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Monday, 23 February 1987
Page: 561


Mrs SULLIVAN(10.15) —I rise to pay tribute tonight to several heroic men whose personal epic of courage and humanity many years ago stunned and inspired the Australian public at the time. Last Thursday, 19 February, was the fiftieth anniversary of the crash of a Stinson plane in the McPherson Ranges on the Queensland-New South Wales border, which took the lives of five of the seven men aboard. If it had not been for Bernard O'Reilly, a young bushman, all would have perished. Last weekend saw the 50th anniversary reunion of those few still living who were involved in this incredible episode, together with many of their relatives and descendants.

The story of the Stinson crash and rescue was detailed by Bernard O'Reilly in the Australian classic, Green Mountains. No novelist, no matter how great his or her skill, could tell a story more moving or inspiring than that detailed in a mere 45 pages of this book.

The Stinson tri-motor, with two pilots and five passengers, had set out from Brisbane's Archerfield Airport en route for Sydney. As the plane headed for Lismore, it was overwhelmed by cyclonic winds and dashed into a mountainside. When search parties failed to find the crash, it was concluded that the foul weather had forced the pilots to take a coastal route and that the plane had crashed into the sea. Bernard O'Reilly believed otherwise. As proprietor of the famous O'Reilly's Guest House, still operating in the Gold Coast hinterland, he heard stories from numerous local people of how they had seen or heard the plane fly overhead and disappear into the clouds over the ranges. More than a week after the plane had been reported missing, O'Reilly set out alone on a rescue mission. With only a few rations and a simple map, Bernard O'Reilly tackled the tangled jungle and mountains enveloped in cloud-an undertaking which, for anyone else, would almost certainly have been fatal. However, sheer determination and knowledge of this bush stood by him.

Bernard O'Reilly was into the second day of his lonely and apparently hopeless search when he heard a faint call from somewhere in the bush ahead. Following the sound and the sighting of a dead tree, he found the crash site and was confronted by two surviving passengers, Joe Binstead and John Proud, who later became Sir John Proud, Chairman of Peko-Wallsend Ltd. Their nine-day survival in storm conditions with no provisions or shelter is unquestionably a tribute to human endurance and faithfulness of spirit.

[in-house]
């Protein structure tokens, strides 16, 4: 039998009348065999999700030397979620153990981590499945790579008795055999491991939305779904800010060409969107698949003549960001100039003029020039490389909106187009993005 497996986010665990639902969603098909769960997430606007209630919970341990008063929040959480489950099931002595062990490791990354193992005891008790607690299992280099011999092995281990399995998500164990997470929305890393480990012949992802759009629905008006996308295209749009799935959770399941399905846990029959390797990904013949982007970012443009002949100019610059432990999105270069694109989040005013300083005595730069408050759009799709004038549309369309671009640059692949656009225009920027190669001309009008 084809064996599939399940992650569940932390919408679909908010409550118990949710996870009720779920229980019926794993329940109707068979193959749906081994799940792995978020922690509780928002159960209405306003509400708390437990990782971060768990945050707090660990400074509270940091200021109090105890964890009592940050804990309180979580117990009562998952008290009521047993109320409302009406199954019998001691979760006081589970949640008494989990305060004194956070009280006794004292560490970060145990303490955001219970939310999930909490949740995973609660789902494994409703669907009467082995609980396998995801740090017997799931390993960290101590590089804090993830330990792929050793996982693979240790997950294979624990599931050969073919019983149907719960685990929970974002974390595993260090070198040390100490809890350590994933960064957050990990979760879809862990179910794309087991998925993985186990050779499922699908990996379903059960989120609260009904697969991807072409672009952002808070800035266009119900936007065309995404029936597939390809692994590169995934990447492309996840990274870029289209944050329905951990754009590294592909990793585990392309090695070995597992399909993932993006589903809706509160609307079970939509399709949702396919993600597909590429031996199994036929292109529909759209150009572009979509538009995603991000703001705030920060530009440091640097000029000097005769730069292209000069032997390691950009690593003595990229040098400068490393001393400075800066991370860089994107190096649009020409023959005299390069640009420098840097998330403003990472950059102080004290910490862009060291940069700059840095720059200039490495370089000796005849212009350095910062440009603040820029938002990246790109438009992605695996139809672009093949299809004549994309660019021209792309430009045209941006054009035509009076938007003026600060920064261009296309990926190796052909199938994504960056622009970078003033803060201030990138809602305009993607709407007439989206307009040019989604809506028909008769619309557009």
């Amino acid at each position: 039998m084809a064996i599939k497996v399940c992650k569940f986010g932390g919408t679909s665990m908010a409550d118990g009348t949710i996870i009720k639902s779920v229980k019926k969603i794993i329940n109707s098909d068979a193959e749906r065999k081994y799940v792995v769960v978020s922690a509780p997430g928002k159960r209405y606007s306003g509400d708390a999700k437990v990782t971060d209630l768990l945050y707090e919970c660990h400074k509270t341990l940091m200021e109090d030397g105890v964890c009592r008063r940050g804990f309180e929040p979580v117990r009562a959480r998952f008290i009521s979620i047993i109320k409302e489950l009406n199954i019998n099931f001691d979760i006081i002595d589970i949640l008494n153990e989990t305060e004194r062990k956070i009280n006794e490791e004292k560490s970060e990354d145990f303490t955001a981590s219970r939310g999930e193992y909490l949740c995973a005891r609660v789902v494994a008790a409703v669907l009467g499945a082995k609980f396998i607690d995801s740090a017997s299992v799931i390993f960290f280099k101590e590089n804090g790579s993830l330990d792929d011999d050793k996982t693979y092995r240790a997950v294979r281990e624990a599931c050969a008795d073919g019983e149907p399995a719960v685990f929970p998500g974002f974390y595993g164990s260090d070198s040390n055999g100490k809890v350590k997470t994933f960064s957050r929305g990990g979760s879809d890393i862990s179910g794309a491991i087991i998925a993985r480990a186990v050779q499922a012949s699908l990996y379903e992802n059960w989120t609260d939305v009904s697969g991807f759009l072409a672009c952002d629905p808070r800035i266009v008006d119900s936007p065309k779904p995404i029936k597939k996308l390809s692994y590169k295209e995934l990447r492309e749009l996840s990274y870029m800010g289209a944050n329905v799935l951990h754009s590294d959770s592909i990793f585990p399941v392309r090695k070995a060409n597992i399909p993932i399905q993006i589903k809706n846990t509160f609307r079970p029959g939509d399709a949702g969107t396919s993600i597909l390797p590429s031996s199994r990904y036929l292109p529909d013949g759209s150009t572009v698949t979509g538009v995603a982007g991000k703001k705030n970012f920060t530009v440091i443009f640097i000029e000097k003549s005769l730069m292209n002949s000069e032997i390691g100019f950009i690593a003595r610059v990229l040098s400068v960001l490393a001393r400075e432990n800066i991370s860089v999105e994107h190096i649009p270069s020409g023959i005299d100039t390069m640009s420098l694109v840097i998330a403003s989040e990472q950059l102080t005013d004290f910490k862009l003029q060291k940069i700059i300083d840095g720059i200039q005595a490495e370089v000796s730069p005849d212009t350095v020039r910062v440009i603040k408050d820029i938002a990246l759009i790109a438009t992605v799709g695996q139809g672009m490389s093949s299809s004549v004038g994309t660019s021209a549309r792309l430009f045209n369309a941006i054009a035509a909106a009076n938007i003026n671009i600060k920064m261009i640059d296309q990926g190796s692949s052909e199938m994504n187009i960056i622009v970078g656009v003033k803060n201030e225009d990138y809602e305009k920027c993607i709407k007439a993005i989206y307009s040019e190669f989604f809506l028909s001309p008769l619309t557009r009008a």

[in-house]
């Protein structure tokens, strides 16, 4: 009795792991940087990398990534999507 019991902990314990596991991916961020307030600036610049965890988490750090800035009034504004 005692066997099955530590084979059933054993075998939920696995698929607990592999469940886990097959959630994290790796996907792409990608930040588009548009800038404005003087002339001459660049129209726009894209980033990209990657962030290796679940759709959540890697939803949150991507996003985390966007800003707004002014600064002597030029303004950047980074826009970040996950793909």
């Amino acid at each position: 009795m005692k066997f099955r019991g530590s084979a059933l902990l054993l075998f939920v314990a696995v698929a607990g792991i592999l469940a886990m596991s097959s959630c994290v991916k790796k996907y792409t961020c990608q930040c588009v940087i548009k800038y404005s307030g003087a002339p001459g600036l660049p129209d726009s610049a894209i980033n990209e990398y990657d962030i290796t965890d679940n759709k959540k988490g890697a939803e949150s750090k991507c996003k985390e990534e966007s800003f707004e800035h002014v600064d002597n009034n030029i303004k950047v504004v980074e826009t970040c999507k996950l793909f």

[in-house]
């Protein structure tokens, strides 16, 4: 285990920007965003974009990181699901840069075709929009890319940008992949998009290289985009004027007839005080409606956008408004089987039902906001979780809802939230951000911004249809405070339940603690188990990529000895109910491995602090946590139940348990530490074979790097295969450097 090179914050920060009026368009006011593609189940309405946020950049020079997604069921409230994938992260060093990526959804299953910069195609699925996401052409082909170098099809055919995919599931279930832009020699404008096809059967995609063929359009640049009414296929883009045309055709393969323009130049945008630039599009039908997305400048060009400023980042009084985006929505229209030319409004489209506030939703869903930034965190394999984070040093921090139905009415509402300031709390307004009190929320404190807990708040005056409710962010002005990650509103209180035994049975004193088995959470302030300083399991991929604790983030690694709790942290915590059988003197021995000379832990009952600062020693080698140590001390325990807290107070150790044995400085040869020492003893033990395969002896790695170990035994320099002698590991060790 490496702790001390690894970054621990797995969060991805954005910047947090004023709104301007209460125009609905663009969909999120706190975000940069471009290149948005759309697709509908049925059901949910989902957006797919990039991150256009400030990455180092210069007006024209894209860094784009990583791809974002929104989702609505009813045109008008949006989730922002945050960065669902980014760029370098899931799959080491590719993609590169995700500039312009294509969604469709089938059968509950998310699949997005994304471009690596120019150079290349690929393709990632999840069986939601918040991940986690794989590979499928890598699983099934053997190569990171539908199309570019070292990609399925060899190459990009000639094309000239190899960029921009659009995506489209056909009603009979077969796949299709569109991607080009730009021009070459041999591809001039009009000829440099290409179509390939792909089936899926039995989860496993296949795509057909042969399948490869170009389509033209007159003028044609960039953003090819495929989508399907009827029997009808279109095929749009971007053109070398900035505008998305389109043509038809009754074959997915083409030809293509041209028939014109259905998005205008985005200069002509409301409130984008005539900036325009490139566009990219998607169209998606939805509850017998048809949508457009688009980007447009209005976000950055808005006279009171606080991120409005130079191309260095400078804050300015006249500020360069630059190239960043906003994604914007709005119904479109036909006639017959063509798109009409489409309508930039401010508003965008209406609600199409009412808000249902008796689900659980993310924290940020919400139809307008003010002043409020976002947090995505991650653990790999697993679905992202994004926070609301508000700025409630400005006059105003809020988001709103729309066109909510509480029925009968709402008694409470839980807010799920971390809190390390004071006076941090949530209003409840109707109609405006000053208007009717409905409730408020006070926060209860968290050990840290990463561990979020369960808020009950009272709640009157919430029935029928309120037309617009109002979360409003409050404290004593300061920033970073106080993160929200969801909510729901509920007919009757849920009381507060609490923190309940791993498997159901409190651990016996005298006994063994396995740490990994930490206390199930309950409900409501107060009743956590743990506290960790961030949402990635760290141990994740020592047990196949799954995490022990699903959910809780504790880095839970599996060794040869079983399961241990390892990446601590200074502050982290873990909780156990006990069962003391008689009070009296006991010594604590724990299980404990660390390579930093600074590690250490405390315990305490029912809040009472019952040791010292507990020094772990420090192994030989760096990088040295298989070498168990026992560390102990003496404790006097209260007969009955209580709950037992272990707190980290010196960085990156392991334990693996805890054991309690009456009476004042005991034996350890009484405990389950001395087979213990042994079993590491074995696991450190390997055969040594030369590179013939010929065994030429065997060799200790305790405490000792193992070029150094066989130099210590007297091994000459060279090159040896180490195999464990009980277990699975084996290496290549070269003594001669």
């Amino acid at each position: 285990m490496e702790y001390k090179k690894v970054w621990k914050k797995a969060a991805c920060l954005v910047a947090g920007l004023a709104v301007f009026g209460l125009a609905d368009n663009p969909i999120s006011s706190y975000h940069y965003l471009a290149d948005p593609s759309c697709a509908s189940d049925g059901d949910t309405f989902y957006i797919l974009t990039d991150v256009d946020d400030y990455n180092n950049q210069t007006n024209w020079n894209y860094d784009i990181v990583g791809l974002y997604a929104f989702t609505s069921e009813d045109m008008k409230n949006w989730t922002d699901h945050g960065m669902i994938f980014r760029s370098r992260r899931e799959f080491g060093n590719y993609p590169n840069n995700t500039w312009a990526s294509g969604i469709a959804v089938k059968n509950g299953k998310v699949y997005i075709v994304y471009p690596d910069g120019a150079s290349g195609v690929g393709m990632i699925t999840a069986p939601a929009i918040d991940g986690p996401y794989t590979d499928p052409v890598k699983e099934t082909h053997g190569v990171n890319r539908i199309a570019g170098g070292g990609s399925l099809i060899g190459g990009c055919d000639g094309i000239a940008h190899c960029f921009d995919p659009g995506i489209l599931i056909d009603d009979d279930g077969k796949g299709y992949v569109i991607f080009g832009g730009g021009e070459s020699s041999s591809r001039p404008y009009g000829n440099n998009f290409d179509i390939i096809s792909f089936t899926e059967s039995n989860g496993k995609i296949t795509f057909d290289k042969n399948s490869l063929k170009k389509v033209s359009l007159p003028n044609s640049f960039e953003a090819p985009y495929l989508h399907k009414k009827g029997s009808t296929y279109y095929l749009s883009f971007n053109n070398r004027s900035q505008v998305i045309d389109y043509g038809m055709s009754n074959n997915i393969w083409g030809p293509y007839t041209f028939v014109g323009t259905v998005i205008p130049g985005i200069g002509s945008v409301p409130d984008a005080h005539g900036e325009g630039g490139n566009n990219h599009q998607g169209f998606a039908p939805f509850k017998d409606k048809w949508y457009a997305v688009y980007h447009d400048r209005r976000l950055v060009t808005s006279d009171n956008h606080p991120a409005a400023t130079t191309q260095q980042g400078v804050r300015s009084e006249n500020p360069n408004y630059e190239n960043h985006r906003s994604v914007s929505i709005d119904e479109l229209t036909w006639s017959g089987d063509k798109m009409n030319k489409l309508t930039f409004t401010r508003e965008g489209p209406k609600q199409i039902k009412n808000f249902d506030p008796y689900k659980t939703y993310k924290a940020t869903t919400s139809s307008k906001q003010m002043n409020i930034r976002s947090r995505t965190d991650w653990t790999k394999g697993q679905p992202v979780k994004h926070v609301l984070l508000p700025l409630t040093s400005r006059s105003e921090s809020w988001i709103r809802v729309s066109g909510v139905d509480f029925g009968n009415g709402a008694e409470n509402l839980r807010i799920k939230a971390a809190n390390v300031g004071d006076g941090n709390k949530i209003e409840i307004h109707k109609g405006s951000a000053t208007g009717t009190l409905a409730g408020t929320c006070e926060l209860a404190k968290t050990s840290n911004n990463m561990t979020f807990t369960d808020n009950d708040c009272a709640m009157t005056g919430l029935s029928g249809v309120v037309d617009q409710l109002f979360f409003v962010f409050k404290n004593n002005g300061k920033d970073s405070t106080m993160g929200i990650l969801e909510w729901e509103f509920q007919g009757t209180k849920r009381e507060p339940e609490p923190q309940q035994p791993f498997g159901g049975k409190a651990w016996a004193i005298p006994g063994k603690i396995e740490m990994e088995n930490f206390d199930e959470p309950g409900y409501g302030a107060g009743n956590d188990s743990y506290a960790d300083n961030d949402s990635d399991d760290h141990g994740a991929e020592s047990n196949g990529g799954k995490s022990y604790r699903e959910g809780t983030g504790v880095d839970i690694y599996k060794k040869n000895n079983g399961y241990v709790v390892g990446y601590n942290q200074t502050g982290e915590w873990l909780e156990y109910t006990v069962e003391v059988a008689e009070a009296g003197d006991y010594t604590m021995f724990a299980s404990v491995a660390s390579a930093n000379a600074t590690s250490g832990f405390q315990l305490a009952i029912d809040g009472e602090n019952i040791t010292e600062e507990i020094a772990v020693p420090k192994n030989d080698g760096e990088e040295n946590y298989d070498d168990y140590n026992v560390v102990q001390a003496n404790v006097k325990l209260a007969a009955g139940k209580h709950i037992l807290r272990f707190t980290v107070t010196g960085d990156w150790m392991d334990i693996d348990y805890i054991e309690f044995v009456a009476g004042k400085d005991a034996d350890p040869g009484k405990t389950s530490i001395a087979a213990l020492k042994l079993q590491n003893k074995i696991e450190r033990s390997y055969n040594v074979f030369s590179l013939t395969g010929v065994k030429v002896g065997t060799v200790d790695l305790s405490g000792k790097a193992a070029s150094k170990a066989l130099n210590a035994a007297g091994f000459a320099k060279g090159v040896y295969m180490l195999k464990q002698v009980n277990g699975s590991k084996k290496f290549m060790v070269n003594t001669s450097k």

As the plane had burst into flames after it crashed Proud had smashed a window and, despite a broken leg, had helped Binstead out of the plane. Then Binstead helped a third survivor, Jim Westray. Westray set out down the mountainside to attempt to find help. His heroic effort to reach civilisation ended in tragedy. After a fall down a rock face which broke his ankle, he continued to crawl for miles down the mountain until, overwhelmed by his efforts, exposure and starvation, he died gazing in the direction of civilisation and rescue.

At the crash site, Proud became feverish from his infected wound. Binstead found water 300 yards distant-down a rock face. As hope of Westray returning with rescuers faded, Binstead made the decision to remain with the helpless Proud, to bring him water and berries-and ultimately to risk dying of starvation and exposure beside him-rather than try to escape the jungle and harsh elements while he still had the strength. His twice daily trips to the water source became more and more arduous. His last journey to the water, before O'Reilly found them, had taken five hours. Bernard O'Reilly's main concern, then, was that the two men would die before he could bring them medical help. There was no time to waste. After making them as comfortable as possible, he set off again into the trackless jungle, using the old bushman's trick of following water to find the nearest settlement. Along the way, he found Jim Westray's body.

After three hours and 14 kilometres of river gorge, he emerged from the wild bush and encountered in the dark of night a farmer to whom he relayed his news. Immediately a massive rescue operation was planned and mounted, but Bernard O'Reilly's personal mission was not over. He had already been going non-stop for 48 hours and continued for the next two days and nights. A medical team and strong teams of men were organised and O'Reilly lead them back up the gorge on a journey that took eight hours. As word spread, people rushed from miles around to help. Teams of men prepared to cut a 22-kilometre track up the spine of the range to provide for the stretchers descent.

As the parade of rescuers, carefully carrying the two survivors, made its way down the perilous track through the mountains, Bernard O'Reilly had already become a national hero. He had shown that compassion, determination and the faith of one man could turn tragedy into a triumph of the human spirit.